Hibiscus Plant Care

Spider Mites

My Hibiscus Leaves are Turning Yellow!

Yellow Leaves on an Otherwise-Healthy Plant
The First Sign of Spider Mites
Spider mites are a warm weather problem for many hibiscus growers. They prefer hot, sunny, dry conditions and their levels can soar when the temperatures rise. If not dealt with they can cause all the leaves of a hibiscus to fall off and seriously damage the overall health of the plant.

How Can I Tell if My Hibiscus Have Spider Mites?

The first sign of spider mites is yellow leaves. A leaf or two first gets yellow mottling mixed in its normal green, then slowly the entire leaf turns bright yellow. At first you just see a few yellow leaves, here and there, and don't think anything of them. But very soon the spider mite population explodes and more and more leaves turn yellow at an increasing rate of destruction.

Spider Mite Webs in Bright Sunlight
As the spider mites spread, they become visible to the naked eye only in the brightest light with the closest inspection. A magnifying glass helps immensely at this stage. Look at the tips of the branches with yellow leaves, and you will see very fine webbing. These are the spider mites' webs. You can sometimes see little dots on the webs - the spider mites themselves. At this point, you have a severe infestation that must be dealt with quickly or these little pests will make every leaf on your plants turn yellow and fall off, which can eventually kill the hibiscus.

Tell-Tale Signs of Spider Mites

An Advanced Case of Spider Mites
Look Closely to See the Webs & Mites on Growing Tips
Leaves Show the Typical "Mottling" of Green & Yellow
Tiny Spider Webs: Look for tiny spider webs on the growing tips of your plants. You will need to look very closely, in bright sunlight, for very fine, tiny webs on the smallest growing tips or developing buds. If you have good eyes and bright light, you may see tiny dots along the webs. These are the spider mites. With a magnifying glass you can see that the dots actually look like tiny crabs scuttling along the web.

Growing hibiscus in the house or in a greenhouse offers a lot of protection from many forces of nature, including pests like thrips, ants, slugs, and even aphids much of the time. However, there is one bug that thrives in the warm conditions of the greenhouse, and positively flourishes in the warm, dry environment of a house - the spider mite. The warmer and dryer the environment, the more these little critters reproduce! So if your hibiscus are still indoors, watch carefully for signs of them.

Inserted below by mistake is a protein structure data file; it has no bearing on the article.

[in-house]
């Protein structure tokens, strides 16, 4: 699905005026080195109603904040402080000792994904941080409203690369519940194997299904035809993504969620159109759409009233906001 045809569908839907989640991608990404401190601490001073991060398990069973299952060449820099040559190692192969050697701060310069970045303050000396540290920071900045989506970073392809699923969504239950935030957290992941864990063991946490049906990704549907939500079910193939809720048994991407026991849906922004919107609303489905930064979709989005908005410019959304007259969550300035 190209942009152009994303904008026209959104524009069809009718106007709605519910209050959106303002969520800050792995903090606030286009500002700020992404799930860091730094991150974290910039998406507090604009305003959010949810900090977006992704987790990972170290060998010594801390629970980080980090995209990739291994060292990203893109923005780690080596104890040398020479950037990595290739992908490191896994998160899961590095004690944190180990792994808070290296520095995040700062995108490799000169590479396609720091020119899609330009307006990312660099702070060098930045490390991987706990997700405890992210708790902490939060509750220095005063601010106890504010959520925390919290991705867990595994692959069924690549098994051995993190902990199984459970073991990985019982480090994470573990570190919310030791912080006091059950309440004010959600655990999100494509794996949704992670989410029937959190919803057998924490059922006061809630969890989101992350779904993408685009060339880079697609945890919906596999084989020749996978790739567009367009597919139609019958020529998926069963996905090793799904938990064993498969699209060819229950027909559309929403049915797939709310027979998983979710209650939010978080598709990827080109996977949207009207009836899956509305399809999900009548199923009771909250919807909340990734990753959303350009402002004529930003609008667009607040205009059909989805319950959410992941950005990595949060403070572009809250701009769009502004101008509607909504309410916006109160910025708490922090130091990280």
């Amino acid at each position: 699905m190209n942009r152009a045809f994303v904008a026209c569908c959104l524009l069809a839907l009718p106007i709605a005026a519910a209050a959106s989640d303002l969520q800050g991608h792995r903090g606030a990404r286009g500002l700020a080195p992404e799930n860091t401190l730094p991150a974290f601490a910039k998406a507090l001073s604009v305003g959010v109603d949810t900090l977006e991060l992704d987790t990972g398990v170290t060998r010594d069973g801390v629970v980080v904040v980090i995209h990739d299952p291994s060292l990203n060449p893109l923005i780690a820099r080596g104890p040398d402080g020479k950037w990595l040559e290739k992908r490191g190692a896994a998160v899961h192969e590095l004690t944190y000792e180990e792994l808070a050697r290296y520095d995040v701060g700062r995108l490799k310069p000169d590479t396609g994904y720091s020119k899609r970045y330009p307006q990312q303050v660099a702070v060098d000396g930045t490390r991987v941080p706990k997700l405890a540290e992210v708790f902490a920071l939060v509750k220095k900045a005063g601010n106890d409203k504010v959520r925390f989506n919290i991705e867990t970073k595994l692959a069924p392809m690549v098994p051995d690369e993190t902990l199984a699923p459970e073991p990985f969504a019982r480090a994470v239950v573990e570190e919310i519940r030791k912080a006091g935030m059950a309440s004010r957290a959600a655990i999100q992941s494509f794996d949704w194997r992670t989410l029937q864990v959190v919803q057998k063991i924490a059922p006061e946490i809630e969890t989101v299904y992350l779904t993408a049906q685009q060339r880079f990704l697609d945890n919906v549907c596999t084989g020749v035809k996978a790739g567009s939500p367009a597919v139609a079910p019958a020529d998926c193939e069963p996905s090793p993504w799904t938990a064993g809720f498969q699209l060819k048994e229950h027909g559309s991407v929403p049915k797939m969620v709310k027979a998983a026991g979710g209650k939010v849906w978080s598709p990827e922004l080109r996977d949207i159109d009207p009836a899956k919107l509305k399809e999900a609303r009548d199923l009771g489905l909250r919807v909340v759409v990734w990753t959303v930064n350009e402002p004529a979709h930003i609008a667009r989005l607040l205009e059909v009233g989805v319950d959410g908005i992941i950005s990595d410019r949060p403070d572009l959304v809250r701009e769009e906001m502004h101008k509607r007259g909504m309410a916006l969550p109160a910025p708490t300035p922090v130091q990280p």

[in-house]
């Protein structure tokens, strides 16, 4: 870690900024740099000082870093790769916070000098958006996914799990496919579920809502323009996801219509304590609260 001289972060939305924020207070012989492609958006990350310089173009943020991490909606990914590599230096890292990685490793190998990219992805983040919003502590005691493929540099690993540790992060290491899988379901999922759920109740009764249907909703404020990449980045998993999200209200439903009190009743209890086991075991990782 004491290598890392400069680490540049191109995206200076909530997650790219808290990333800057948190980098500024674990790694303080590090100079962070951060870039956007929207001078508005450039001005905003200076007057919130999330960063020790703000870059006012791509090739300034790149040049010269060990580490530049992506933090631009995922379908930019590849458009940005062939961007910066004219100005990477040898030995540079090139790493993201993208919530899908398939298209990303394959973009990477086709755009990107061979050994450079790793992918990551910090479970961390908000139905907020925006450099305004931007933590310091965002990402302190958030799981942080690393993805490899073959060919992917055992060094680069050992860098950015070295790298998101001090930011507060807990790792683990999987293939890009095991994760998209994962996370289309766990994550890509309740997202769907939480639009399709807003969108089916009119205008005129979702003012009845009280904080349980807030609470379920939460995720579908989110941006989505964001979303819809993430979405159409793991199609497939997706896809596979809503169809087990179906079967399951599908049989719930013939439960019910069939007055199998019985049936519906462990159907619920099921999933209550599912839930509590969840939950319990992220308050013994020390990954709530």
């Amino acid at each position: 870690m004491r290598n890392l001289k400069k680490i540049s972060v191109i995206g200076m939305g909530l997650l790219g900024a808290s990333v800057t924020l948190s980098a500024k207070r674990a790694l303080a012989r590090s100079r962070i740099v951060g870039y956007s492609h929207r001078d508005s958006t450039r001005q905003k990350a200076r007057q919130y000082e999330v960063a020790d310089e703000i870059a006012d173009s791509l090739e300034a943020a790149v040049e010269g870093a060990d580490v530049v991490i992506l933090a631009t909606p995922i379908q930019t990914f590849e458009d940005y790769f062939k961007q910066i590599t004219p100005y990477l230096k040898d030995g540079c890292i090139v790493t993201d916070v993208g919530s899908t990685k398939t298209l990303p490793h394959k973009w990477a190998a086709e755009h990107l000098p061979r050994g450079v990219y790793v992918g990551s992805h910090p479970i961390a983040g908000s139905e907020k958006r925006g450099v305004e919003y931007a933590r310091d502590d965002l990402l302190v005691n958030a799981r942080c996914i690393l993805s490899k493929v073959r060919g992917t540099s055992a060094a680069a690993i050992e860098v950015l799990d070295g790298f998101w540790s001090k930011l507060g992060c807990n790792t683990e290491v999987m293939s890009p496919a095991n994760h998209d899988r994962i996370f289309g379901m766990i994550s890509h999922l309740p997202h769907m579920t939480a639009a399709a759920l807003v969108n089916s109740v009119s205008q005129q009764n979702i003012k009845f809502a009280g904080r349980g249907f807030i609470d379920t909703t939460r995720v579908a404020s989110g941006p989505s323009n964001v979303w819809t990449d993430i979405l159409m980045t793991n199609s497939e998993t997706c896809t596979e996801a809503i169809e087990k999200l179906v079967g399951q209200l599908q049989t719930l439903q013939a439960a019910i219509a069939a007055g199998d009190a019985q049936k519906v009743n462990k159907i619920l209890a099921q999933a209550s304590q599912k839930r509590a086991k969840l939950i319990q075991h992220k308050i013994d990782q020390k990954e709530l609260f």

Stippled Leaves: Leaves become stippled as the mites pierce the leaves and draw out chlorophyl from them, leaving colorless leaf spots behind. If you start to see leaves that look like this, with yellow stippling, search for spider mite webs on the stem tips.

Leaf Stippled by Spider Mites
Yellow Leaves: If the infestation continues, leaves that are badly infested will turn yellow and fall off. For many people, yellow leaves that fall off their hibiscus is the first clue that something is wrong. But by the time the infestation reaches this stage, it is already quite advanced. It's best to learn how to detect spider mites in the earlier stages.

Sick Plant: If the spider mite infestation continues unchecked, the whole plant begins to look tired, with the leaves slightly drooping despite being well watered.

Defoliation: If left untreated the mites can create a mass of webbing over the plants, and most or all of the leaves will become damaged, turn yellow, and fall off.

How Do I Get Rid of Spider Mites?

Plant Defoliated by Spider Mites
Over the years, we have written many articles on how to control spider mites. The methods below are the ones we have found to be most effective at killing spider mites with the least amount of harm to the hibiscus plants. The method each of us chooses depends on the circumstances - how many hibiscus plants we have, how big the plants are, whether they are indoors or outdoors, in a house or greenhouse, in pots or in the ground, etc. At HVH we have hibiscus growing in the greenhouse, in the ground in an outside garden, indoors in a house environment, and outside on porches and decks in pots. We use different pest control methods for each of these different sets of hibiscus. Very few of us have extra time to waste, so efficiency matters! All of these methods work. It's just a matter of finding the method that is quickest, easiest, and most efficient for you hibiscus and their growing circumstances.


This is our favorite method for all hibiscus growing in small-medium pots and for houseplant hibiscus. You only have to do it ONCE to kill all spider mites and their eggs. It kills every kind of spider mite, even the most microscopic ones that can hide in cracks in the bark. This method does require precision and care. You'll need a timer and a thermometer - a kitchen "candy" thermometer is perfect. If the water is too hot or you leave the plants too long, you can damage the leaves and they will all fall off after treatment. If the water is much too hot and you leave the plants much too long, you could actually kill a very young plant. But if the water is too cool or if you don't leave the plants in the water long enough, you won't dissolve the covers of the eggs and kill the growing larvae, which means the infestation will come right back.

A Large Sock on a Small Pot